The first, of what’s sure to be many, health care reform battles

It’s been a whirlwind couple of months filled with political intrigue and maneuvering. And still, Obamacare stands–for now.

Trumpcare DOA - CC Mike Licht

Last Friday the GOP leadership in the House did the unthinkable. They pulled their health care reform bill, the American Health Care Act (AHCA), just before it went up for a vote.

As a patient advocate, I had naively believed I could track the health care reform efforts in Washington, contact my legislators to urge them to vote to preserve health care coverage, and write blog posts about it along the way. I was wrong.

Political intrigue and maneuvering

It’s been a whirlwind couple of months filled with political intrigue and maneuvering leading up to the introduction of the AHCA. It started with Trump’s inauguration day signing of an executive order calling for Obamacare to be dismantled by the federal government. This was followed by a lot of speculation about which plan the Republicans would propose to replace Obamacare. Once the bill was ready the draft was locked-down in a meeting room and made available to select Republican House members. Then the bill was rushed through two committee hearings before the Congressional Budget Office (CBO) could issue it report on its impact. Once the bill was leaked to the press, the mad scramble to read and analyze the bill began.

As soon as it became available, I started reading the analysis and reporting on the bill. I read analysis from the Washington Post, the Kaiser Family Foundation, the CBO, and many others.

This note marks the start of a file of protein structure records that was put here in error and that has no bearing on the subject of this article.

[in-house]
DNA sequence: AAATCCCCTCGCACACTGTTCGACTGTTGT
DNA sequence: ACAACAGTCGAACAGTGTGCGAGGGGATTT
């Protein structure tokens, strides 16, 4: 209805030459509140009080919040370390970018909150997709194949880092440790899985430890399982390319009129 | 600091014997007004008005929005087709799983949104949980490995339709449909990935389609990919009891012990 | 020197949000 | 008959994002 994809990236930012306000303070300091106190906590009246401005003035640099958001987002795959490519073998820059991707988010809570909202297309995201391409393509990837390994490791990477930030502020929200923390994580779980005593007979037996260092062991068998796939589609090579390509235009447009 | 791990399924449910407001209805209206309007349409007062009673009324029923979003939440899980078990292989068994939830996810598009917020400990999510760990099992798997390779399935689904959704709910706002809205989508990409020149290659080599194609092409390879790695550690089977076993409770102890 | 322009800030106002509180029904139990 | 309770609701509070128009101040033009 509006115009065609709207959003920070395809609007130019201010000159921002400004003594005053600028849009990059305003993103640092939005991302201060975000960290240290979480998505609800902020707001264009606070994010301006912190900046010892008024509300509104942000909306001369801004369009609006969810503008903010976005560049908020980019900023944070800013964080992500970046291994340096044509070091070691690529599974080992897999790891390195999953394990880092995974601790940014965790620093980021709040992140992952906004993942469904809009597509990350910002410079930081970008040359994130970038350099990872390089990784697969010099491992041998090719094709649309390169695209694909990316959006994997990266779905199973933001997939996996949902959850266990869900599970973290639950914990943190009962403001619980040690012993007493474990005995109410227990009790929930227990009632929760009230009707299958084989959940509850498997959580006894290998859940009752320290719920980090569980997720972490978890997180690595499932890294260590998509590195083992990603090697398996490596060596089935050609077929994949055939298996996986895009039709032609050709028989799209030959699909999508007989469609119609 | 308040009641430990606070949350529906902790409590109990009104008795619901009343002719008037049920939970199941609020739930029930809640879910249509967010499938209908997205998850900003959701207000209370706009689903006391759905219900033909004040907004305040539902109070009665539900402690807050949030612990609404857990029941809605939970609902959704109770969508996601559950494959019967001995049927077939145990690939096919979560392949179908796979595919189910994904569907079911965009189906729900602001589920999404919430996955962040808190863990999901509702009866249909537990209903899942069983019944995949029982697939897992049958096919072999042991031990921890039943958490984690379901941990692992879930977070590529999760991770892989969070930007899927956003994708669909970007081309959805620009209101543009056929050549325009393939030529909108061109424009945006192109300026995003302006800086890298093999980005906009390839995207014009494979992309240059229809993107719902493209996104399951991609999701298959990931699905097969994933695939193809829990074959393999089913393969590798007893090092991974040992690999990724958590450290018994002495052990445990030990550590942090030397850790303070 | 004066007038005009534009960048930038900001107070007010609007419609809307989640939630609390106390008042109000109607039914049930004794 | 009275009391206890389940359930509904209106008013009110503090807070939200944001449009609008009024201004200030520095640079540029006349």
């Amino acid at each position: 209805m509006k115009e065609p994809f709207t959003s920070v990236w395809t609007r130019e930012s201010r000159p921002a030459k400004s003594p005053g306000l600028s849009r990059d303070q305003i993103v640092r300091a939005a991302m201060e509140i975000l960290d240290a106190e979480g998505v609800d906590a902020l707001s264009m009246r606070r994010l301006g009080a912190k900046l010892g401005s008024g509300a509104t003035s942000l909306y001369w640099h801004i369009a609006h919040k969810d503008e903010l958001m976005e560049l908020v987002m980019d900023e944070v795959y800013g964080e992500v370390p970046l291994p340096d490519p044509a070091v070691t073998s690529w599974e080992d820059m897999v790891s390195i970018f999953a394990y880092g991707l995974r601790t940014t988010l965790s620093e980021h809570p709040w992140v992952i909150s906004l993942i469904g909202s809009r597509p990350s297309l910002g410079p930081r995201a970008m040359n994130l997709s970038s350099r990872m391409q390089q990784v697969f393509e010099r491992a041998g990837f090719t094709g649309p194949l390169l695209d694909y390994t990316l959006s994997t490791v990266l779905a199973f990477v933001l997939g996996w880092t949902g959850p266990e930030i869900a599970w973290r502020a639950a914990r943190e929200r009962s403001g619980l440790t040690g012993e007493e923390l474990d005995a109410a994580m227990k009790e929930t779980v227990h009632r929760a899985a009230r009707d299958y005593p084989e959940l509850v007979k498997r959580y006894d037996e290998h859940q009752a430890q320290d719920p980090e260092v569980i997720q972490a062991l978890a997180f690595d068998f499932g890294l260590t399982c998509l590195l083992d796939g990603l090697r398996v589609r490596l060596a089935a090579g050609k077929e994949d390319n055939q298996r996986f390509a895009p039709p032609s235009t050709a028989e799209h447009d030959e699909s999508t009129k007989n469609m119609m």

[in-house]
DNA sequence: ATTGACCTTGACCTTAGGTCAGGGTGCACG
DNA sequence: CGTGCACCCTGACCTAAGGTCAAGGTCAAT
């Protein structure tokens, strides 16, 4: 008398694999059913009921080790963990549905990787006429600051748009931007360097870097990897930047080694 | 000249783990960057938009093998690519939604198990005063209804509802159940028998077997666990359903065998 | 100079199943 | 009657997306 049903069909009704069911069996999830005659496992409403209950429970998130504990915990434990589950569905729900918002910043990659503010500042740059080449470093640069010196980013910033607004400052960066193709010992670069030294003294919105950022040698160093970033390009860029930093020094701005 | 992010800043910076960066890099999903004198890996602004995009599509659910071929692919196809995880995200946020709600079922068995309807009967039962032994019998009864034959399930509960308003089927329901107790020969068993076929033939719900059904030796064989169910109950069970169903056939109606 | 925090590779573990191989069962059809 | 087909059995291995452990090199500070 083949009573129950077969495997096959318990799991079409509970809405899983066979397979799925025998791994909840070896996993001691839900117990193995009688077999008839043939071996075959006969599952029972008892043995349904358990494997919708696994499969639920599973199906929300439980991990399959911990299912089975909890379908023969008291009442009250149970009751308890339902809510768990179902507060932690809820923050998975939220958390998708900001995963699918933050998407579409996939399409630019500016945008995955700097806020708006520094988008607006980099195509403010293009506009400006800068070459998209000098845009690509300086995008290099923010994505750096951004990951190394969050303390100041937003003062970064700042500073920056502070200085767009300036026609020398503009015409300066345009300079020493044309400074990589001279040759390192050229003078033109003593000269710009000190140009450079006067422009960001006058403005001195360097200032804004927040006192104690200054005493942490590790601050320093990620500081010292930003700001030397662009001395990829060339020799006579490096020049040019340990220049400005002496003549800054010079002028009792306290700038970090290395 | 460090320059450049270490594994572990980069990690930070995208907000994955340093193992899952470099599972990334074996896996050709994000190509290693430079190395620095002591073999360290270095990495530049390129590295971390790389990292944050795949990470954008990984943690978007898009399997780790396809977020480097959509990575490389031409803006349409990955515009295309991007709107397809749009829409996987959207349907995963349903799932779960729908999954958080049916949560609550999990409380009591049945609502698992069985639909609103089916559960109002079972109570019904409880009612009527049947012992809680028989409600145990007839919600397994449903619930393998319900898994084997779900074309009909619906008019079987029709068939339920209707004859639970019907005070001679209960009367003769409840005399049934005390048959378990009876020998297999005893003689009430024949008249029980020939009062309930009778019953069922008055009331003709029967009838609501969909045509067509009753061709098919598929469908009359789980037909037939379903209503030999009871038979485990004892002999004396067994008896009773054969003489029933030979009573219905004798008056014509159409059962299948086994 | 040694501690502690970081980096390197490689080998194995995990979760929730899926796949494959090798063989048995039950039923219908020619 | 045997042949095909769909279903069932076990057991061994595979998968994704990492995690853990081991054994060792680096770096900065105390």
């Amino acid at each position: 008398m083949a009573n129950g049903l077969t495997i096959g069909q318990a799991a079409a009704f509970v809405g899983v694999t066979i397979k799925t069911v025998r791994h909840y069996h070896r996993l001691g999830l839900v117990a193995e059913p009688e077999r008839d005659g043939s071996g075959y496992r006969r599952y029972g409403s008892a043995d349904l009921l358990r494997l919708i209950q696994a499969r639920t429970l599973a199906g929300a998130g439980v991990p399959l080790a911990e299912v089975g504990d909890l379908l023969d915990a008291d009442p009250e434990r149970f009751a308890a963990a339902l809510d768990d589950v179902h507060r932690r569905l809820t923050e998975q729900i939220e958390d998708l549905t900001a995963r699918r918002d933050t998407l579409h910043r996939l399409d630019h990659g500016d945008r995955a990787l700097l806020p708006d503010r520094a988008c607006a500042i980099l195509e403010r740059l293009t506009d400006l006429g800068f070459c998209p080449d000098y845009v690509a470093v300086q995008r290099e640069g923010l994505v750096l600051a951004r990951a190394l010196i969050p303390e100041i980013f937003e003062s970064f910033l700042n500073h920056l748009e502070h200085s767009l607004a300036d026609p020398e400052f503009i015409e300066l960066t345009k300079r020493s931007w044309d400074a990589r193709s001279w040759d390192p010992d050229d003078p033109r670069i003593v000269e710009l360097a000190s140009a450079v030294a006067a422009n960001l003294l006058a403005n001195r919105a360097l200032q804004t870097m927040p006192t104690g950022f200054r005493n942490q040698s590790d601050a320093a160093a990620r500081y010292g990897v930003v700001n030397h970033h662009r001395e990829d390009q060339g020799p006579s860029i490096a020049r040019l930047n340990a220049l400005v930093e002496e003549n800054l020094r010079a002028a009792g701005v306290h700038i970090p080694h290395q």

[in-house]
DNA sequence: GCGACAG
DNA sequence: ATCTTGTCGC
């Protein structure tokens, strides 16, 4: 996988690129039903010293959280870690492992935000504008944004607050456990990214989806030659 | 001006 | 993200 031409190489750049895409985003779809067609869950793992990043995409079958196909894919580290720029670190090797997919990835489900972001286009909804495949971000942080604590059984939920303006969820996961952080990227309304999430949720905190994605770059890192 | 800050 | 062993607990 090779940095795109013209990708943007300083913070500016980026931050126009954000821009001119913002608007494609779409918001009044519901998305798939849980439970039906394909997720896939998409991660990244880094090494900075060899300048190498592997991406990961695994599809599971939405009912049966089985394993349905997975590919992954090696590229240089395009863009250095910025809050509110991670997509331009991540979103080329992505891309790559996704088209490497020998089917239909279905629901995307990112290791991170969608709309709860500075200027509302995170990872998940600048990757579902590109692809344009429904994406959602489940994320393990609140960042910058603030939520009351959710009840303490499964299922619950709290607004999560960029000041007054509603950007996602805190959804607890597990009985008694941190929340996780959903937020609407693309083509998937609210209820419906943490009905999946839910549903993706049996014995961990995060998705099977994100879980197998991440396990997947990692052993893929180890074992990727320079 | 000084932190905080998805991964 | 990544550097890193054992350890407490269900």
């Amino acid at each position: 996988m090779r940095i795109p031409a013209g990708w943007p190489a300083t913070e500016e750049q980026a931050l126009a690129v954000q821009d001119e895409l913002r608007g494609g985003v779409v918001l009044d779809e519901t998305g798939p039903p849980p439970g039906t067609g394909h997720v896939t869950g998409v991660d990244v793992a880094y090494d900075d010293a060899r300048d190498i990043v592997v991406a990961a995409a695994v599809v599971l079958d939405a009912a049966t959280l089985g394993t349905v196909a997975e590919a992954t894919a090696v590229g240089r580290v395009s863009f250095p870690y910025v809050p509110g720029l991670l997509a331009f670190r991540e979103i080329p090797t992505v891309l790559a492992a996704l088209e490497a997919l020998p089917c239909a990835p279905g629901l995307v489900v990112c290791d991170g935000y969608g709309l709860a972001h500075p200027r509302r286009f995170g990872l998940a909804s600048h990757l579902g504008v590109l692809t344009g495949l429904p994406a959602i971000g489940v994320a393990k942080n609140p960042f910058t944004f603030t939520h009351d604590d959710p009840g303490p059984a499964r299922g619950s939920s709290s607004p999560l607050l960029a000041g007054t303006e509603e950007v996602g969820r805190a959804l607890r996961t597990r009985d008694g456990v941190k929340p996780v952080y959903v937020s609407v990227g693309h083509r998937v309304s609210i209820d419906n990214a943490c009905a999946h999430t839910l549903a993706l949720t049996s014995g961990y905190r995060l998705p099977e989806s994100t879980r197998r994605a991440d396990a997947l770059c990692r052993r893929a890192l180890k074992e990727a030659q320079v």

Nothing good to say

No one had anything good to say about the bill. Not the American Medical Association. Not health insurers. Not even the White House’s own analysis, which said the results would be even more devastating than what the nonpartisan CBO reported.

The contents were disastrous for anyone who needed health care and didn’t have deep pockets to pay for it. The CBO reported that 24 million people would lose health insurance. So much for the promise to keep everyone covered.

A call to action

Then something very amazing happened.

People took action.

Constituents showed up at town hall meetings and district offices. And they were vocal. A video of Representative Chaffetz (R-Utah) being shouted down with chants of “do your job!” went viral. So many vocal constituents showed up that it was reported that some legislators feared for their safety. It was Tea Party tactics, only this time people who wanted governmental protections were using them.

Constituents called their legislators’ offices in DC and in their district. And, again, they were vocal. So many calls were placed that the Capital switchboard busied-out. So many calls were placed that every staffer ended up on phone duty. Various legislators said that the calls tallied were by-and-large against AHCA. Rep. Daniel Donovan (R-N.Y.) was quoted as saying the calls to his office were 1000-to-1 against.

Facing reality

Last Friday, when it became clear that they didn’t have the votes to pass even after Trump issued an ultimatum to House Republicans, the Republicans bill was pulled before the vote. Speaker Paul Ryan appeared before the press and said that the Affordable Care Act (ACA), aka Obamacare, remains “the law of the land” for the foreseeable future. There were reports that Trump was ready to move on from health care reform.

Patient and health care advocates breathed a collective sigh of relief. A bill that would be disastrous for millions of Americans went down to defeat.

But here we are four days later and Speaker Ryan is quoted as saying, “We are going to keep getting at this thing.” This “thing” being overhauling health care.

The battle might have been won, but the fight is not over.

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